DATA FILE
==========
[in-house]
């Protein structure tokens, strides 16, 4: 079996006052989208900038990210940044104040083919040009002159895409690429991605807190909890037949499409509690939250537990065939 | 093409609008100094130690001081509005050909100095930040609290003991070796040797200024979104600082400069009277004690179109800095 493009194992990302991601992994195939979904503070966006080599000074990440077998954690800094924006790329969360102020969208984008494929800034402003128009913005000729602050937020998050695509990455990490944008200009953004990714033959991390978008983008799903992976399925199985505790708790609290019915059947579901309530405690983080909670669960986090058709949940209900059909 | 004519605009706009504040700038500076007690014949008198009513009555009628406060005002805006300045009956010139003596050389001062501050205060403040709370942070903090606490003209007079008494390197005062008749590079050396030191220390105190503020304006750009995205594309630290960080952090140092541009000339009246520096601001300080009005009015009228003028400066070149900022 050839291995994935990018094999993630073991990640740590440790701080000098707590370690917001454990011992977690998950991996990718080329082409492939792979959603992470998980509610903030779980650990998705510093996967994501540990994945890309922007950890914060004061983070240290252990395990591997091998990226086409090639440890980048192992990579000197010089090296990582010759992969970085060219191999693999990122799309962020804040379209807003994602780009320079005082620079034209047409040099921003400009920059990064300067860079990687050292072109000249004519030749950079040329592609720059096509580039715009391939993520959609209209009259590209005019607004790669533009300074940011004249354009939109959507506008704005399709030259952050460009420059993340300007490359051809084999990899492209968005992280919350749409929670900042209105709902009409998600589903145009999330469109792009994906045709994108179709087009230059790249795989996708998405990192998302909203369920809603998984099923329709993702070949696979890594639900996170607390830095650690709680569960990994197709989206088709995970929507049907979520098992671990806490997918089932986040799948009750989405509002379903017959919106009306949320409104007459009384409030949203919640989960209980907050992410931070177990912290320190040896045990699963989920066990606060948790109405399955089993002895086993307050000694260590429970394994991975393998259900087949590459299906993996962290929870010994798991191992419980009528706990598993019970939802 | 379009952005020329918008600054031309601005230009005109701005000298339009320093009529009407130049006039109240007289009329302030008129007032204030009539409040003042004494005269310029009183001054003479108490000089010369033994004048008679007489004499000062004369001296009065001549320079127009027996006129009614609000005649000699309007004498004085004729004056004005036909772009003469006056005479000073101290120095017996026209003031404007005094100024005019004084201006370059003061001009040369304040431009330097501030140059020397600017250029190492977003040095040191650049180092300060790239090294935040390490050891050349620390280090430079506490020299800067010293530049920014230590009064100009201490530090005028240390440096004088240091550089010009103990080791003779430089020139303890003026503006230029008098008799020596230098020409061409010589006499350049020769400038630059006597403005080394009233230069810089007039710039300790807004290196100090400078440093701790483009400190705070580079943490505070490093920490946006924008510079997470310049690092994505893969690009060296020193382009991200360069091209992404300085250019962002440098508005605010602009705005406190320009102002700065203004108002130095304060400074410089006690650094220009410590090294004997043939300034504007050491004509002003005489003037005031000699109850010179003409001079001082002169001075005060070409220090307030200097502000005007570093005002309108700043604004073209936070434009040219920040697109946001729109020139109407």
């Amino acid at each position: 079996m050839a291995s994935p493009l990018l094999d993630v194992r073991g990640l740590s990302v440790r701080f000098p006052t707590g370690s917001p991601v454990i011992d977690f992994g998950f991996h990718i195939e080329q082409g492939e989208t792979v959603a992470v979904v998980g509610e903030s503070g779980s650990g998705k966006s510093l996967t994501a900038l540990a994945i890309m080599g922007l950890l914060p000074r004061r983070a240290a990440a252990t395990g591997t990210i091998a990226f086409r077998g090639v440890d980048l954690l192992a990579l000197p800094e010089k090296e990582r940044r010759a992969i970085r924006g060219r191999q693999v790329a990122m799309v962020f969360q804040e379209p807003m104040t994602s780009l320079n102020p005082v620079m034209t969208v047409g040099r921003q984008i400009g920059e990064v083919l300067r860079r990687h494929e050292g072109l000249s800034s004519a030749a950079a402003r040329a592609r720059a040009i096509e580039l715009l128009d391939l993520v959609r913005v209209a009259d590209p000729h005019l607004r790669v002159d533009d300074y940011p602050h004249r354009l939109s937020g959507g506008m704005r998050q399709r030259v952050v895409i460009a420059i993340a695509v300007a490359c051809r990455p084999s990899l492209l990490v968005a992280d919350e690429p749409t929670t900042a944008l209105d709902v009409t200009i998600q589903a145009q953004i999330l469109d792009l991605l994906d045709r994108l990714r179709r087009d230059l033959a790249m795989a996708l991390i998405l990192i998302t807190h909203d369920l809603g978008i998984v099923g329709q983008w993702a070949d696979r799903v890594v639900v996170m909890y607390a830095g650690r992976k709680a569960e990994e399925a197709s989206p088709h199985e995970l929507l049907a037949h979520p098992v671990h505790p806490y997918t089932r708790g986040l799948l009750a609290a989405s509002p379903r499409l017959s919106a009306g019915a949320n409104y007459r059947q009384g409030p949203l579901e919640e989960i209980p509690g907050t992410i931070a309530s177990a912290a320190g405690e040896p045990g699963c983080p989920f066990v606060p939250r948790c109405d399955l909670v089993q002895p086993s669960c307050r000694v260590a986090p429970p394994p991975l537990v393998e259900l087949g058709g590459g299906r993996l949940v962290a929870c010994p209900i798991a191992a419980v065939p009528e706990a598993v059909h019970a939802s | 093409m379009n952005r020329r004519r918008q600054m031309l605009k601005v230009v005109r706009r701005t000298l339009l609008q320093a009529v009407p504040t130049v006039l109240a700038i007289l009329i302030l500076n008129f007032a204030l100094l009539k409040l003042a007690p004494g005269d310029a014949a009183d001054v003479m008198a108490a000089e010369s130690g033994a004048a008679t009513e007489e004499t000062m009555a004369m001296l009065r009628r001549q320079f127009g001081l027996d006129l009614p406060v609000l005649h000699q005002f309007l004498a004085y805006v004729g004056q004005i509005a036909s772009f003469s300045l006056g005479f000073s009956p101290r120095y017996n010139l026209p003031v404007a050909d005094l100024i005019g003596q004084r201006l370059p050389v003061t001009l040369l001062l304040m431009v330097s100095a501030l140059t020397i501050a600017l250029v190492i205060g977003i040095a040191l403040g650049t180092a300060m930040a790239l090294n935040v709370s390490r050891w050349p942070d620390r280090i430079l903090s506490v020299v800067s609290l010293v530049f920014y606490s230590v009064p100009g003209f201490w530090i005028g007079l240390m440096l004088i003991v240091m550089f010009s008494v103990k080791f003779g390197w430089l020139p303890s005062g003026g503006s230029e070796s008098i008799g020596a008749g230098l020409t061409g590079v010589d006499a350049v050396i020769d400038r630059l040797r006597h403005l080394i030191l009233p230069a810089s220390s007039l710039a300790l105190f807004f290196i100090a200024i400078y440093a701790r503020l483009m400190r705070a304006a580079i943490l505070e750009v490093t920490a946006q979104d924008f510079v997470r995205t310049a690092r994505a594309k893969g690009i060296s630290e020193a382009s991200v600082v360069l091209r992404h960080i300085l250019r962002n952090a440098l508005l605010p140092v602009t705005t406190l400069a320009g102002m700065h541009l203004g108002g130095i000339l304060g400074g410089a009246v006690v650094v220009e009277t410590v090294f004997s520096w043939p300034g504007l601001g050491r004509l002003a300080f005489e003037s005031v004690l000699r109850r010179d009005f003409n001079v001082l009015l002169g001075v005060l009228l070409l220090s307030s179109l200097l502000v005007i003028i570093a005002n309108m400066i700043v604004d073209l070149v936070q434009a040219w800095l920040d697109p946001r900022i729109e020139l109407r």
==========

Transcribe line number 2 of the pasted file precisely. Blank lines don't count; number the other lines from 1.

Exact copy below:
């Protein structure tokens, strides 16, 4: 079996006052989208900038990210940044104040083919040009002159895409690429991605807190909890037949499409509690939250537990065939 | 093409609008100094130690001081509005050909100095930040609290003991070796040797200024979104600082400069009277004690179109800095 493009194992990302991601992994195939979904503070966006080599000074990440077998954690800094924006790329969360102020969208984008494929800034402003128009913005000729602050937020998050695509990455990490944008200009953004990714033959991390978008983008799903992976399925199985505790708790609290019915059947579901309530405690983080909670669960986090058709949940209900059909 | 004519605009706009504040700038500076007690014949008198009513009555009628406060005002805006300045009956010139003596050389001062501050205060403040709370942070903090606490003209007079008494390197005062008749590079050396030191220390105190503020304006750009995205594309630290960080952090140092541009000339009246520096601001300080009005009015009228003028400066070149900022 050839291995994935990018094999993630073991990640740590440790701080000098707590370690917001454990011992977690998950991996990718080329082409492939792979959603992470998980509610903030779980650990998705510093996967994501540990994945890309922007950890914060004061983070240290252990395990591997091998990226086409090639440890980048192992990579000197010089090296990582010759992969970085060219191999693999990122799309962020804040379209807003994602780009320079005082620079034209047409040099921003400009920059990064300067860079990687050292072109000249004519030749950079040329592609720059096509580039715009391939993520959609209209009259590209005019607004790669533009300074940011004249354009939109959507506008704005399709030259952050460009420059993340300007490359051809084999990899492209968005992280919350749409929670900042209105709902009409998600589903145009999330469109792009994906045709994108179709087009230059790249795989996708998405990192998302909203369920809603998984099923329709993702070949696979890594639900996170607390830095650690709680569960990994197709989206088709995970929507049907979520098992671990806490997918089932986040799948009750989405509002379903017959919106009306949320409104007459009384409030949203919640989960209980907050992410931070177990912290320190040896045990699963989920066990606060948790109405399955089993002895086993307050000694260590429970394994991975393998259900087949590459299906993996962290929870010994798991191992419980009528706990598993019970939802 | 379009952005020329918008600054031309601005230009005109701005000298339009320093009529009407130049006039109240007289009329302030008129007032204030009539409040003042004494005269310029009183001054003479108490000089010369033994004048008679007489004499000062004369001296009065001549320079127009027996006129009614609000005649000699309007004498004085004729004056004005036909772009003469006056005479000073101290120095017996026209003031404007005094100024005019004084201006370059003061001009040369304040431009330097501030140059020397600017250029190492977003040095040191650049180092300060790239090294935040390490050891050349620390280090430079506490020299800067010293530049920014230590009064100009201490530090005028240390440096004088240091550089010009103990080791003779430089020139303890003026503006230029008098008799020596230098020409061409010589006499350049020769400038630059006597403005080394009233230069810089007039710039300790807004290196100090400078440093701790483009400190705070580079943490505070490093920490946006924008510079997470310049690092994505893969690009060296020193382009991200360069091209992404300085250019962002440098508005605010602009705005406190320009102002700065203004108002130095304060400074410089006690650094220009410590090294004997043939300034504007050491004509002003005489003037005031000699109850010179003409001079001082002169001075005060070409220090307030200097502000005007570093005002309108700043604004073209936070434009040219920040697109946001729109020139109407």